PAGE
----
Brendan Keenan: Is a 'Goldilocks' economy - one that's just right - a fairytale?
How's poor old Ireland, and how does she stand? asks Napper Tandy in the old song. Well, not so poor any more, Napper, but the second part of your question is a bit tricky.
The issue of how exactly she stands has been exercising economists of late. Just how fast can the economy safely grow? And with national income about 40pc bigger than it was in 2013, have we already passed the flashing red light?
If only there were such a light. The Central Bank and the Fiscal Advisory Council are among the most recent to attempts to figure out how we stand and how close we are to the fabled 'Goldilocks' position - neither too hot nor too cold.
With the Central Bank forecasting growth of another 8pc by the end of 2019, one might have thought the answer was obvious. There is plenty of worry around that things could get out of hand, especially with EU rules permitting more government spending from next year, which will help finance the new national investment plan, as well as the need for more house-building. But no-one seems prepared to say that we are danger just yet.
With good reason. Back in the genuine Celtic Tiger days of the 1990s, few would have thought the economy could grow at the stellar rates it achieved without obvious signs of price and wage inflation. But it did. The economy had more petrol in the tank than had been thought.
It had run out of juice by the dot.com crash in 2001 but, as we know, was sustained with injections of high-octane credit until the engine itself blew up. It must not happen again, everyone says, but there is no reliable gauge to say when the tank is empty.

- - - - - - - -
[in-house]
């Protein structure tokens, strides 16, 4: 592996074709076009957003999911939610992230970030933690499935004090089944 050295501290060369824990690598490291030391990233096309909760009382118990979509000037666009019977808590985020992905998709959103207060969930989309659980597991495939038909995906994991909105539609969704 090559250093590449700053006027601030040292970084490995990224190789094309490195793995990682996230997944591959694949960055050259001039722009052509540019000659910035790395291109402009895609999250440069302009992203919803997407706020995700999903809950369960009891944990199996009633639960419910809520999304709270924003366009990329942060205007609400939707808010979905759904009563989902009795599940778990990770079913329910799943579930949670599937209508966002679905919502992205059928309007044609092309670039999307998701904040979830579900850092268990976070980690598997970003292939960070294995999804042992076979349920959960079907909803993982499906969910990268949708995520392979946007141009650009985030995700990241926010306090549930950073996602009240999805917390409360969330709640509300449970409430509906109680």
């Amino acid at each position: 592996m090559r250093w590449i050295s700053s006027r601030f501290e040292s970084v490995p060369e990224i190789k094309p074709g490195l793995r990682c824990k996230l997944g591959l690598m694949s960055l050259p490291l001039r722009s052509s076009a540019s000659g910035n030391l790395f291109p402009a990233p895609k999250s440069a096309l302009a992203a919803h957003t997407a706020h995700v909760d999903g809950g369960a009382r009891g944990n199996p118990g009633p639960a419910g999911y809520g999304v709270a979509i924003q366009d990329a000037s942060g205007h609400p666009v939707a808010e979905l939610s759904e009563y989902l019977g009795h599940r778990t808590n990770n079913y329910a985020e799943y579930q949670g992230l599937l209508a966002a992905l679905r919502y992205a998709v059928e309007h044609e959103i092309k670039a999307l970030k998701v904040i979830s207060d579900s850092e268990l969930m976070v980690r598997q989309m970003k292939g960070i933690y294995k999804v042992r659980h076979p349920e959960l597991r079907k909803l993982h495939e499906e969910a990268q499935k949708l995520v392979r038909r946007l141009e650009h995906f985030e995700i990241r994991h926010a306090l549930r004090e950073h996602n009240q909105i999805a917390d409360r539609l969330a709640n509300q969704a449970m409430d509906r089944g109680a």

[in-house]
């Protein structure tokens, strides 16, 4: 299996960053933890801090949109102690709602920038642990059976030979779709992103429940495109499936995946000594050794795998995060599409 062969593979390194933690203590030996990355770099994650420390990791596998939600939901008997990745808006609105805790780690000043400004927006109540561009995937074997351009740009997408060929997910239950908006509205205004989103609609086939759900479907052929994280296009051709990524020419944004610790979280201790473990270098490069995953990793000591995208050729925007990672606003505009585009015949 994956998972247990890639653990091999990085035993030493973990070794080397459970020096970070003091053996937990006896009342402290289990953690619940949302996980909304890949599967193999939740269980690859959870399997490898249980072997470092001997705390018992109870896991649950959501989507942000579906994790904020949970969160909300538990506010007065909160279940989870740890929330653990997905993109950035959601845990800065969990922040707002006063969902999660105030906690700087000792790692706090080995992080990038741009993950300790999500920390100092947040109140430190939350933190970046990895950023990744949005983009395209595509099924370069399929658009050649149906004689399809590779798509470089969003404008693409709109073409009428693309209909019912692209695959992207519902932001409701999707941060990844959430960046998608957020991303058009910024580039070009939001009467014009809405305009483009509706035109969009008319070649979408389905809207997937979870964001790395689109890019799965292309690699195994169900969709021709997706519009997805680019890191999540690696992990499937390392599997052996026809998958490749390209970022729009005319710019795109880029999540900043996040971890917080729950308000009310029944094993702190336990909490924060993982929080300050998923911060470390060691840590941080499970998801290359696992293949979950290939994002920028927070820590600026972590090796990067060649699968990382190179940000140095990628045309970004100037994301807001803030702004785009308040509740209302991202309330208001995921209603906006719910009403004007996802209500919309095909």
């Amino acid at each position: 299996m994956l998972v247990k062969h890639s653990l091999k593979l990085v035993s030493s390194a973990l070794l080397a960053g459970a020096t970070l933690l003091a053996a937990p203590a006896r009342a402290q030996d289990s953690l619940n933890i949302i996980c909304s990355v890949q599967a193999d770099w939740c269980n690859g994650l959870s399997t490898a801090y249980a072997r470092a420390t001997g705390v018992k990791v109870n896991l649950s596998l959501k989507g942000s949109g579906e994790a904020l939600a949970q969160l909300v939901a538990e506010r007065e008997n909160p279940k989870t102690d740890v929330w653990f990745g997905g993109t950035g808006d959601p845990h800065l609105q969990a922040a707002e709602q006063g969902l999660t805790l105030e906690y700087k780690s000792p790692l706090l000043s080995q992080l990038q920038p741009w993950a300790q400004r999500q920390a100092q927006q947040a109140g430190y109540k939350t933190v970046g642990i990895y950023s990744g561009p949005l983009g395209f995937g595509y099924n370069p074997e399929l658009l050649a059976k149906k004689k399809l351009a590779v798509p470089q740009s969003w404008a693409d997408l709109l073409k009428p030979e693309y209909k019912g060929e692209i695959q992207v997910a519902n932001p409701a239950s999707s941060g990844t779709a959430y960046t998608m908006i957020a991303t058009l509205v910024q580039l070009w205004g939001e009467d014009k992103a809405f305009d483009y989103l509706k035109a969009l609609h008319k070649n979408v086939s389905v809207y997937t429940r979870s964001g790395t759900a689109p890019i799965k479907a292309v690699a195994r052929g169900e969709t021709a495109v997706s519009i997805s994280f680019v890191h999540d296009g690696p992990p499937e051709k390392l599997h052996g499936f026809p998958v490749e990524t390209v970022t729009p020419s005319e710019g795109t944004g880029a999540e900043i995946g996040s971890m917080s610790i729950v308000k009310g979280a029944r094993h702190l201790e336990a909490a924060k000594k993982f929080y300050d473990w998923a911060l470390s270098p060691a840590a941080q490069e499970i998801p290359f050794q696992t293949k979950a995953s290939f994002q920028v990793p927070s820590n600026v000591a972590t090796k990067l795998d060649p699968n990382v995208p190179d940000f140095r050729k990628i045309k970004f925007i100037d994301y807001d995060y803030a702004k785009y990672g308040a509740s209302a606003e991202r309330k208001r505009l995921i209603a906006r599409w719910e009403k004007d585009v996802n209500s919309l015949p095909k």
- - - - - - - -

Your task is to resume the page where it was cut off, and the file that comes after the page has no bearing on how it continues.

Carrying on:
Post-crash prognostications have also been generally wide of the mark. A common view as recently as 2012 was that the economy's capacity for growth was less than in the past because Irish output and income per person were already so high that such growth rates could never again be attained.
Further damage had been done by the loss of investment and skilled employees during the crash. Putting the two together made a plausible argument that growth of more than 3pc would lead to inflationary pressures and lost competitiveness.
It does not look that way now. There were few challenges to the assumption in last week's 20-year national plan that the economy would average 3pc growth over the next few years, falling to 2pc in the second half of the period.
The task is to maximise the benefits by making progress more smoothly than in past decades. That requires keeping an eye as best one can on the economy's capacity and performance and taking corrective action when required.
In its first quarterly bulletin of the year, the Central Bank said its own recent research and new labour market data suggest that, despite the remarkable increase in employment, the recovery has not yet fully absorbed the available supply of workers.
If that is the case, there is scope for unemployment to fall further - probably to 5pc - before more significant wage pressures emerge than those currently on view. That 'non-inflationary' unemployment rate is also lower than would have been thought possible a few years ago. The bank, as might be expected, takes particular comfort from the fact that growth has been driven by real economic factors rather than money supply.
The obvious objection to this optimism is the soaring price of property, with a further 13pc increase in the year to December. 'Deja-vu all over again?' is the question on every lip. In fact, the figures tell a rather different story - one which has no exact parallel in the past.